The Star-Ledger

Listening For The 'Voices Of Reason' In The Healthcare Debate At N.J. Townhalls

The Star-Ledger — Tuesday, August 25, 2009

NJ Voices
Mark Diionno / Star-Ledger Columnist

Where are the voices of reason in the healthcare debate?

Shouted down, or off camera, but there. If you listen hard enough. Or if you read.

But it's hard to get past all the name-calling and label-hanging. Socialists, Astroturfers, Nazis, all of it, obscures reason like graffitti obscures a sound wall. We don't hear solid logic, or find appreciation for the art of compromise. We hear only the screamers.

"It saddens me to see how much anger there is in this country," said Betty Butler, 83, who spoke at the Piscataway town hall meeting Monday night with Rep. Frank Pallone.

Butler has watched policy issues debated since FDR's New Deal and wonders where the "civility" has gone.

She held a sign that said "Healthcare NOT Warfare" as she spoke Monday. A gentle soul in '60s jewelry and dress, she asked Pallone to back single-payer healthcare because the sick and poor deserve treatment, too. She was vociferously hooted by some as she spoke, then applauded by others when she mentioned the costs of the wars in Iraq and Afghanistan.

"Everyone seems so frustrated and fearful, so afraid of losing what they've got," she said, with a hint of sadness in her voice. "We no longer know how to talk to each other."

More accurately, we no longer know how to listen to each other.

"People have become too idealogical," Pallone said, with a hint of weariness in his voice after the first of two 90-minute sessions Monday night. "It would be great if we could think of things more practically and get away from the ideology and labeling."

And name calling. Socialist. Communist. Fascist. These words are bandied about, without regard for definition. Or reality. Or history.

People on either side call each other Nazis. Barack Obama is called Hitler.

Has our IQ fallen that low? Or our knowledge of history? Not to mention our sense of decorum.

While introducing Pallone Monday night, Piscataway mayor Brian Wahler asked the crowd to be respectful. In the back, a guy held a day-glo green sign that said "It's really about Liberty!" on one side, and "BULLSHIT!" on the other. As Pallone spoke, the BS side often faced him. So much for decorum.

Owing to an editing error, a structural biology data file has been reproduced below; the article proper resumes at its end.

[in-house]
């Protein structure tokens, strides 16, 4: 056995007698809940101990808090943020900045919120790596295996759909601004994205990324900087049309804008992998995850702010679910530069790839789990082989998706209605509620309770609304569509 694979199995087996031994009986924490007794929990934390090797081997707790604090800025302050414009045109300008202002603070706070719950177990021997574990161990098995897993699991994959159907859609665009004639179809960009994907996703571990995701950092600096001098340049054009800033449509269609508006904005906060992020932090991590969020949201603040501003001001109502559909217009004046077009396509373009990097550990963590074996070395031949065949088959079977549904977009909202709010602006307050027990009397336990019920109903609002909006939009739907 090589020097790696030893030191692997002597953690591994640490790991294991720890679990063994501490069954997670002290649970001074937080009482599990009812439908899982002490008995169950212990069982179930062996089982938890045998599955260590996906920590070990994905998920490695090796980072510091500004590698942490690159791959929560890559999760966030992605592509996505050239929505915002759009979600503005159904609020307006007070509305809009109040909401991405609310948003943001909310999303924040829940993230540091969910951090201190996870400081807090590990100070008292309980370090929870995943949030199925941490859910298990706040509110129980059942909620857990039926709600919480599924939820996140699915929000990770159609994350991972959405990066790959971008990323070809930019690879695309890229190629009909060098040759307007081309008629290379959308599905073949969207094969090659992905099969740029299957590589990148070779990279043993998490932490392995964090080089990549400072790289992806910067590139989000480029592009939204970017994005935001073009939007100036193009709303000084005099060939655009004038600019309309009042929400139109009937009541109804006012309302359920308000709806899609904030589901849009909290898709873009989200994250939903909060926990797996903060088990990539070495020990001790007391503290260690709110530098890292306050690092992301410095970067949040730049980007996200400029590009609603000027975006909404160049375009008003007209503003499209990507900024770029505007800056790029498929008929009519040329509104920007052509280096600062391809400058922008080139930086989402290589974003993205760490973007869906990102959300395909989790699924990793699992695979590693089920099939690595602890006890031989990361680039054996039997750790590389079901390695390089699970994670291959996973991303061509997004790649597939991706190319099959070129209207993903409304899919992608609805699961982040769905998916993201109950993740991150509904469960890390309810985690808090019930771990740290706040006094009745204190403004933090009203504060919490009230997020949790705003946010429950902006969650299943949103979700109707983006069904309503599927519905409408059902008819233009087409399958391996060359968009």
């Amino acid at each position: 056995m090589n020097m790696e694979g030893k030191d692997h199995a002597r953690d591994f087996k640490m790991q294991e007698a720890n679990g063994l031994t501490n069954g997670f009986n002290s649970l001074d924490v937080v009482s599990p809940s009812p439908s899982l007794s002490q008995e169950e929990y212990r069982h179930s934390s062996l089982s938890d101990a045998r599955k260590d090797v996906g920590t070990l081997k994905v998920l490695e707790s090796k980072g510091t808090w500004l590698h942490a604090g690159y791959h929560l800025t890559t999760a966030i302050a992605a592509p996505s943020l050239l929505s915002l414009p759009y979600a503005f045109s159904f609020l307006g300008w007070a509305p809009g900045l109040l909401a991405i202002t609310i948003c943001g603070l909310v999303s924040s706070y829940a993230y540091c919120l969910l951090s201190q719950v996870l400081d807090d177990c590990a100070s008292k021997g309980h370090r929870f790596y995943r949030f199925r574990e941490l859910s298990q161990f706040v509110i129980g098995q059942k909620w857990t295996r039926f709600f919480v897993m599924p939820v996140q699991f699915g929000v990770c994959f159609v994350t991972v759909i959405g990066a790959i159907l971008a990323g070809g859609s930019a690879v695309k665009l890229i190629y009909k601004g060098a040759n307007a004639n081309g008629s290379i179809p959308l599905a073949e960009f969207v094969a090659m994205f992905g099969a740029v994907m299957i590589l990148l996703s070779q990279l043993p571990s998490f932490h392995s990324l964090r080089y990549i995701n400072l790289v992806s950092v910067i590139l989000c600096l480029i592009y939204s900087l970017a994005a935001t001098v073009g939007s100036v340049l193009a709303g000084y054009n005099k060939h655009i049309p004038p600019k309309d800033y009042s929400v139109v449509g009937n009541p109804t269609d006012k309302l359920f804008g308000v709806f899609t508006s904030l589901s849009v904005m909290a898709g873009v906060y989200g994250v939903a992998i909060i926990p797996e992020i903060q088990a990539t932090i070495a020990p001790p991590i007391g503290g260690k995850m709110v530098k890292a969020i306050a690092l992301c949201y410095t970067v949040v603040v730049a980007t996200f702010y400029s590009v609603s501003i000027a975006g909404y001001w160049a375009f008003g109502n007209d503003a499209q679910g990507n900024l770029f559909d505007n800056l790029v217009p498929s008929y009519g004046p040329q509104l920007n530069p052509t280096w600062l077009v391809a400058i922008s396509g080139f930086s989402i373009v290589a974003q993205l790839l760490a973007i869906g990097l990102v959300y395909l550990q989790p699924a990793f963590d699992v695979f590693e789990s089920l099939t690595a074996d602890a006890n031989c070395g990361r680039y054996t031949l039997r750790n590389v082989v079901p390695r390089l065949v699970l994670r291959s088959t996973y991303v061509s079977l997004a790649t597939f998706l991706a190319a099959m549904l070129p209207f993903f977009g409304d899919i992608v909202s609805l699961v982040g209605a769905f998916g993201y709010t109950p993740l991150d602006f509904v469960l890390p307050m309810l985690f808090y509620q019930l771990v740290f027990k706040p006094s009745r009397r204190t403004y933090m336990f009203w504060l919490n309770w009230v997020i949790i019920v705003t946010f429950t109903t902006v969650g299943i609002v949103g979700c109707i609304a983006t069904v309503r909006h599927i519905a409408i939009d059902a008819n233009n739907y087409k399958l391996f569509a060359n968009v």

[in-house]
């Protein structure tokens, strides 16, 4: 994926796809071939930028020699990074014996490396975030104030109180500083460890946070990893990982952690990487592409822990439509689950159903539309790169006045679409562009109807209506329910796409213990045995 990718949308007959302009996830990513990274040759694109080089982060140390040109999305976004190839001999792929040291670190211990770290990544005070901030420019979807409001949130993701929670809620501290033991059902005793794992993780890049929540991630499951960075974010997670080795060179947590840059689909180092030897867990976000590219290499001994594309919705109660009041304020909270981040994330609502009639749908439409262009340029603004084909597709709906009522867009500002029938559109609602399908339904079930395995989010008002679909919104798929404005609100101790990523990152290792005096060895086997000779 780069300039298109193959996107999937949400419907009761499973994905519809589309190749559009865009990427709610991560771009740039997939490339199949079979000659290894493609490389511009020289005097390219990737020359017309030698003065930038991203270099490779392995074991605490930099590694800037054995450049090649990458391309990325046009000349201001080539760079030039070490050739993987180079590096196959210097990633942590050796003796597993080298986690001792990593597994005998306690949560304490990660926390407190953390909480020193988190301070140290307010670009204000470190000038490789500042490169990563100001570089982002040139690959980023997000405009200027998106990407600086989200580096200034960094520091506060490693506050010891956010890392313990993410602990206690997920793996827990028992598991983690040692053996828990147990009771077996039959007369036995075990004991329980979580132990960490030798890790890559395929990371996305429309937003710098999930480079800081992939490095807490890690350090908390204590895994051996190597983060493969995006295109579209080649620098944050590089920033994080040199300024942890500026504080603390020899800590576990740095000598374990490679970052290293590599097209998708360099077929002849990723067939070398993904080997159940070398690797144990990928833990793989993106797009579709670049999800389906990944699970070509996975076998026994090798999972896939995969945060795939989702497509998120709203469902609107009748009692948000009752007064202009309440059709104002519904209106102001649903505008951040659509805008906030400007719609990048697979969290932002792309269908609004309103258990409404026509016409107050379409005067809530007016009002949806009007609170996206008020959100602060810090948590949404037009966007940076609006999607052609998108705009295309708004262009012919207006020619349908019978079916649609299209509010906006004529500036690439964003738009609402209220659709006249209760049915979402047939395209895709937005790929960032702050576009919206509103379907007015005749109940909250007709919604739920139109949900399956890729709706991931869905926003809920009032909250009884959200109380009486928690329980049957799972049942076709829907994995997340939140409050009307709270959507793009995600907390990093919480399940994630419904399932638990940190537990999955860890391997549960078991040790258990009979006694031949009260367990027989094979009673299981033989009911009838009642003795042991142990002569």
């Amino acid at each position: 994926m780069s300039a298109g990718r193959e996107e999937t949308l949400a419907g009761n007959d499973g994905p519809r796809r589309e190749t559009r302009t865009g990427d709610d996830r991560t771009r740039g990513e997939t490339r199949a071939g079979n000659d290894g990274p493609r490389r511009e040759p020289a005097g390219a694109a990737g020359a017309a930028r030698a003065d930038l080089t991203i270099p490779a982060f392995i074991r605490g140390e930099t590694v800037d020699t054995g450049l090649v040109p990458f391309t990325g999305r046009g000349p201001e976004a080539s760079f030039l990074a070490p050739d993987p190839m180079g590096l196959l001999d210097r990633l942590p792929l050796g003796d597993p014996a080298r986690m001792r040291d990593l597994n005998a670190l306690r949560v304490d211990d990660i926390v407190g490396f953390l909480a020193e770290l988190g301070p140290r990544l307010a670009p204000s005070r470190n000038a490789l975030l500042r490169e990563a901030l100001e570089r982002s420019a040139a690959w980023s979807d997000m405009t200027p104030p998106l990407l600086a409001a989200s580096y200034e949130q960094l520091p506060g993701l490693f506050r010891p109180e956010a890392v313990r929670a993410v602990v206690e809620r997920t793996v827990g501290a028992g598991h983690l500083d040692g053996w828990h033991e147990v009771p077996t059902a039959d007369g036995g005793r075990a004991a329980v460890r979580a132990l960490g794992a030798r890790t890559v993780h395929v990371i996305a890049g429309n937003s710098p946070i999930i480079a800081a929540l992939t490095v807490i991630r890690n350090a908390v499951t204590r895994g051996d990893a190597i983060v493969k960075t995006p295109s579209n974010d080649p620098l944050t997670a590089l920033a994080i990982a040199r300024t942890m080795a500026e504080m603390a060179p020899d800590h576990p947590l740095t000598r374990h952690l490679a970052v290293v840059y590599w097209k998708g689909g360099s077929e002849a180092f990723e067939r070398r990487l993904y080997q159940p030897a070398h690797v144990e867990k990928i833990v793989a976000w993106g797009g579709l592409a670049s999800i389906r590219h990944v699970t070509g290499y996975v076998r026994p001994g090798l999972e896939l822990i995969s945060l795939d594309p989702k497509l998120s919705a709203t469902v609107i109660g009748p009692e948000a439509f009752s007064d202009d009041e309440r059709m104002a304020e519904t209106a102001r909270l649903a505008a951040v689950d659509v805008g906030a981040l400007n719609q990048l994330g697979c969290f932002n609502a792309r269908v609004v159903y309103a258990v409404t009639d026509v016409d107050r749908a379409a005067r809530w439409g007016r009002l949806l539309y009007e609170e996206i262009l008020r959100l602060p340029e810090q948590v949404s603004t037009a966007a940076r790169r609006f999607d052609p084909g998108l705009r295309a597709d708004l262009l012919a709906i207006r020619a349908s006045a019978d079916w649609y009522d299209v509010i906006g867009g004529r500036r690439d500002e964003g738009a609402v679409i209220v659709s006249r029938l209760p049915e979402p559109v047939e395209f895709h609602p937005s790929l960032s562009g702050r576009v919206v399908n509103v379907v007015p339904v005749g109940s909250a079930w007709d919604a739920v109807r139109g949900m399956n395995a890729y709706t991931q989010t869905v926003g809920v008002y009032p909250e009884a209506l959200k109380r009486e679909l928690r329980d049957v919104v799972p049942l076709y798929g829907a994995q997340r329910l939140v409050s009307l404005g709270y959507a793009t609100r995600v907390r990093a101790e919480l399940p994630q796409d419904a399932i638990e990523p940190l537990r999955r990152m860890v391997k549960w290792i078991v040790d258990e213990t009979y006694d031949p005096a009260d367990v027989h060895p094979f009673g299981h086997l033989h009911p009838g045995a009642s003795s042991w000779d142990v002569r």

Jim Granelli, who is against the healthcare plan because he is against government control, arrived at the town hall meeting at 4:30 p.m. and was second in line.

"I wanted to make sure I got in," he said.

Granelli also thinks the days of compromise and intelligent discourse are over.

"I'm all for reform, but I trust free enterprise and capitalism, the things on which this country was built," he said. "But the minute you disagree with people, they start calling you Nazis or Astroturf (referring to phony grassroots organizations planted by conservative groups). I'm not with some group. I'm a member of John Q. Public. But there is so much polarization, I doubt either side will honestly ever listen to each other."

Almost on cue, two verbal skirmishes broke out on either side of Granelli in minutes. Eve Gittelson, who blogs for Huffington Post and the Daily Kos, and Rosi Efthim, the editorial director of the political website Blue Jersey, were arguing with Dan Fialkowski, who was wearing a Tea Party t-shirt.

"The fact that some people don't have healthcare in the wealthiest country in the world makes me ashamed to be an American," she said. "We represent the mainstream: 77 percent of Americans want a public option."

"Not anybody I know," said Fialkowski. "And whose going to pay for it?"

As faces got red, Fialkowski twice touched Efthim's arm while making a point.

"Don't touch me!" she said, getting the attention of police at the door.

On the other side, Manijeh Saba, who is for the plan, argued with a woman who asked not to be identified because she works in the healthcare field. Their voices drowned each other out.

"I can't ge a word in edgewise," the healthcare worker said.

"You just talk. But you're not listening," both said to each other, almost in unison, before Saba walked away.

And so the bumper stickerisms fly. "Higher Taxes. Rationing. Bankruptcy." said one sign. "Certified MOB Member," said another. "No Obamacare."

Those were the hand-made signs. The printed ones came from pro-plan lobbying groups like Healthcare for America, and New Jersey Citizen Action.

"And they call us Astroturf," Fialkowski said. "They're a hell of a lot more organized than we are. This place is filled with their operatives. Half of them aren't even from New Jersey."

One of those "operatives" was a young idealist named Crystal Snedden. At 25, she sees hope in the discussion.

"I think when you talk to people one-on-one, you can have a rational conversation," she said. "When you have these huge crowds, then it gets a little crazy. It seems like people are more interested in taking down the president than the actual healthcare debate."

When you have huge crowds, you also get media attention. When you get media attention, the posturing starts. The signs get thrust into the cameras, the fingers get pointed, the voices go up.

Is it all to be heard?

Or be seen?

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